"I tried to go up there a couple of times, just calm him down and tell him: Hey, breathe. Take your time. Just trust yourself'" Flores said. "But I knew at the same time, the weather wasn't easy to handle it."

In between innings, Strasburg tried to cool off in the air-conditioned clubhouse. But he had no time for that after the third inning because he was due up third. He trudged to the plate, intending never to take the bat off his shoulder, yet still was forced to trot to first base after Atlanta lefty Mike Minor walked him.

By the time that inning ended and Strasburg slowly made his way to the dugout, Johnson realized he couldn't allow this to continue any longer.

"It was pretty scary, and he wasn't talking too good," said the manager, who also said the pitcher's blood pressure was "way up." "I found out later that he got a little dizzy while he was out on the mound. The problem was he was totally dehydrated."

Chien-Ming Wang had already been warming in the bullpen for an inning, just in case a change needed to be made. Because Strasburg (who wound up throwing 67 pitches) was being removed from the game due to a physical ailment, Johnson asked the umpiring crew to give Wang as much time as he needed to warm up.

Wang, a native of Taiwan who has become accustomed to pitching in excessive heat and humidity, wasn't so much fazed by the conditions as much as his continued inability to locate his bread-and-butter sinker. The veteran right-hander wound up getting tagged for four runs and five hits in two innings, turning what was a close game into a sizable deficit.

It was the latest in a string of poor outings by Wang, whose ERA now sits at 7.61 as he tries to right himself out of the bullpen.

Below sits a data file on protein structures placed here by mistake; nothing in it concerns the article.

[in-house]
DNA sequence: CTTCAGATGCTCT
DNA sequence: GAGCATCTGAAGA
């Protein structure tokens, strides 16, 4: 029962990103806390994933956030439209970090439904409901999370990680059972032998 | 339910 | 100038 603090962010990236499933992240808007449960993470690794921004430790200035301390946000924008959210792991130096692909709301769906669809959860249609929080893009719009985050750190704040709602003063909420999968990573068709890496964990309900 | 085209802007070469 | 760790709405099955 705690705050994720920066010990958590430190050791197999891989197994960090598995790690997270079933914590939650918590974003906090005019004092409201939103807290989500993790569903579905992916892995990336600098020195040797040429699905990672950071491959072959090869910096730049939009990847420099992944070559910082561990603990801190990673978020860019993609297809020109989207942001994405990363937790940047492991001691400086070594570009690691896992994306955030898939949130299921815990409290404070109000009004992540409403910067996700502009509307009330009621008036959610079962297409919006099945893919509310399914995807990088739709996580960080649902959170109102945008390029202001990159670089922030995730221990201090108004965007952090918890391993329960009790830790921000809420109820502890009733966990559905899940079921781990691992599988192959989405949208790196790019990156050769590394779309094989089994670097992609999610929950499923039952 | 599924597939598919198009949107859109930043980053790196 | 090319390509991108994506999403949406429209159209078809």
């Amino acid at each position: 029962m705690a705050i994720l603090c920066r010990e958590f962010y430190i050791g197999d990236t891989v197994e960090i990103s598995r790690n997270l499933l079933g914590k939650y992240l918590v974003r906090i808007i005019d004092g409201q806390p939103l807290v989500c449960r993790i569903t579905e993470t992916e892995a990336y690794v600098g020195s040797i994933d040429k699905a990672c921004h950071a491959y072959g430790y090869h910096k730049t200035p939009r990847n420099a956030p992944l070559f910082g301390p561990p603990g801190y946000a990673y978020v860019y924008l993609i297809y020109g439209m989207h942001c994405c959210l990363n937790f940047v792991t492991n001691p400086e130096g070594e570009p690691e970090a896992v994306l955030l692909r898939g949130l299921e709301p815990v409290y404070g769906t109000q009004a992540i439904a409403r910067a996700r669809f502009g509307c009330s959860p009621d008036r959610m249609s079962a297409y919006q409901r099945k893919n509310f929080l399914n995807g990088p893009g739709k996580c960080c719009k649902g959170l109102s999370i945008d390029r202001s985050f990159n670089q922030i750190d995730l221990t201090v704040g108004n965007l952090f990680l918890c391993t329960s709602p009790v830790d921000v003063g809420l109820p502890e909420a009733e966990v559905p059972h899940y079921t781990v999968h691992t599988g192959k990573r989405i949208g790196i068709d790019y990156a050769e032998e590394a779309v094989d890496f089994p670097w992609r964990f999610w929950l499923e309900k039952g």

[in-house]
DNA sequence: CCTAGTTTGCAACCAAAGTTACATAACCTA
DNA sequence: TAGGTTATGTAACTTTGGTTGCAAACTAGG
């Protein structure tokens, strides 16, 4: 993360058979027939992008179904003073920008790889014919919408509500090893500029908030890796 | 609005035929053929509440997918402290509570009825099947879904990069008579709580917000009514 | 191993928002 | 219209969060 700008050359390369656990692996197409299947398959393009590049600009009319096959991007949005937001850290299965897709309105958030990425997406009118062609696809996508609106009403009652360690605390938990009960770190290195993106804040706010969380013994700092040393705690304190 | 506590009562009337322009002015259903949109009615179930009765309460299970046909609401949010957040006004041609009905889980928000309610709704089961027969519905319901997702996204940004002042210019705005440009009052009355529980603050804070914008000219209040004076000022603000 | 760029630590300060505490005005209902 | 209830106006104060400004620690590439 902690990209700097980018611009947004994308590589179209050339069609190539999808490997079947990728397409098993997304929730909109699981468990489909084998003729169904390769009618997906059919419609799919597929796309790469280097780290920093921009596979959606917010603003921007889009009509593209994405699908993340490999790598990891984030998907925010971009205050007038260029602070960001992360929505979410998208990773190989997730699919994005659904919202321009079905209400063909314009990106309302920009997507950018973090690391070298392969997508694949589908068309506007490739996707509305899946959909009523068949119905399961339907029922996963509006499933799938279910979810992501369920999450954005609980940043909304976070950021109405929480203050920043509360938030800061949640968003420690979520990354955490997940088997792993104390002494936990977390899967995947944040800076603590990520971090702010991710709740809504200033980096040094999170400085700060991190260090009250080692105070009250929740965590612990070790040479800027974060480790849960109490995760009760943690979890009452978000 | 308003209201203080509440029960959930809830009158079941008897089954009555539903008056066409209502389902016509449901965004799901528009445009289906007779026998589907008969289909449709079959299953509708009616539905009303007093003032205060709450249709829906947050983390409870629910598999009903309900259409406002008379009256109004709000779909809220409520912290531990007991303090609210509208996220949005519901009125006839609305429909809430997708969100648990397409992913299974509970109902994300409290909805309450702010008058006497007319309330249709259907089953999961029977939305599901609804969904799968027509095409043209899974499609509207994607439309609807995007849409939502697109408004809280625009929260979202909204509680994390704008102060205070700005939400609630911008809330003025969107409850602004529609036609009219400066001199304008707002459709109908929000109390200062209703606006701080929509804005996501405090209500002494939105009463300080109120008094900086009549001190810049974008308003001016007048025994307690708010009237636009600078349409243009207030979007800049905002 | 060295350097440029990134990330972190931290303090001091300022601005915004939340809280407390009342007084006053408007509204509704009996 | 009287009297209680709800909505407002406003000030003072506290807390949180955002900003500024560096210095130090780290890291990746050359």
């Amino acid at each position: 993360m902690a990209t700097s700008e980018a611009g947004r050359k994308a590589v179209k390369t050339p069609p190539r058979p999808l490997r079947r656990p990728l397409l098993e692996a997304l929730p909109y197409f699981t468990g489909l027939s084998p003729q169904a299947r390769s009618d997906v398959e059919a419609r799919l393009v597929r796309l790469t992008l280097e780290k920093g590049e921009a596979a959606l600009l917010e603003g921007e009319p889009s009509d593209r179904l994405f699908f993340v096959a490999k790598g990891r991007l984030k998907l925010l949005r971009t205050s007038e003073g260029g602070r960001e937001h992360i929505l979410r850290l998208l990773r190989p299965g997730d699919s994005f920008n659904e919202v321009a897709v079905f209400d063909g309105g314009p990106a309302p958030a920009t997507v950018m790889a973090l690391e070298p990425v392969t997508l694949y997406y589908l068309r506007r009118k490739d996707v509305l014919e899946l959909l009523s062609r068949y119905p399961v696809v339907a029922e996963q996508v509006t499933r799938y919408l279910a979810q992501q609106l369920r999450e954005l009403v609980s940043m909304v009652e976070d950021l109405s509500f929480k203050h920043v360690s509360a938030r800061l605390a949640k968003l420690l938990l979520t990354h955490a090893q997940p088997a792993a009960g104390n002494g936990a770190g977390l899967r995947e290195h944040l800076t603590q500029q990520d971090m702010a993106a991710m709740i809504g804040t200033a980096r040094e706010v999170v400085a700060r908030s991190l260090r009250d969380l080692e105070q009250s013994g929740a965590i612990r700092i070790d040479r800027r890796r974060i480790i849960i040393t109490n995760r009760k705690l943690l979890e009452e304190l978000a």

"Coach gave me this opportunity," he said through interpreter John Hsu. "I just need to do my best and try to get myself back, just like before."

The Nationals' patience with Wang (who was re-signed for 4 million in November) appears to be running thin.

"He's just not right," Johnson said. "His release is not right, and I'm concerned about it. He's a veteran pitcher and it's not really spring training. We're in the heat of battle. So I don't know."

The date of Wang's next appearance remains to be seen. The date of Strasburg's next appearance tentatively remains Friday, against the Rockies in Washington. That's his final scheduled start before the All-Star Game, an exhibition he's likely to find out Sunday he'll participate in for the first time in his career.

"It's serious," Johnson said of the dehydration. "But it's not something he can't recover from."

A native of San Diego, where the temperature rarely exceeds 80 degrees, Strasburg knows he's going to have to deal with plenty more hot summer days on the East Coast.

He'll continue to prepare as well as he can, even though the precautions he took before Saturday's game still prevented him from overcoming the extreme elements.

"It just didn't seem to change the symptoms or anything," he said. "It's tough. I feel like I let the team down today. It's just something I've got to get over."

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Bryce Harper thanks Nationals fans for support during 2017 season

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USA TODAY Sports

Bryce Harper thanks Nationals fans for support during 2017 season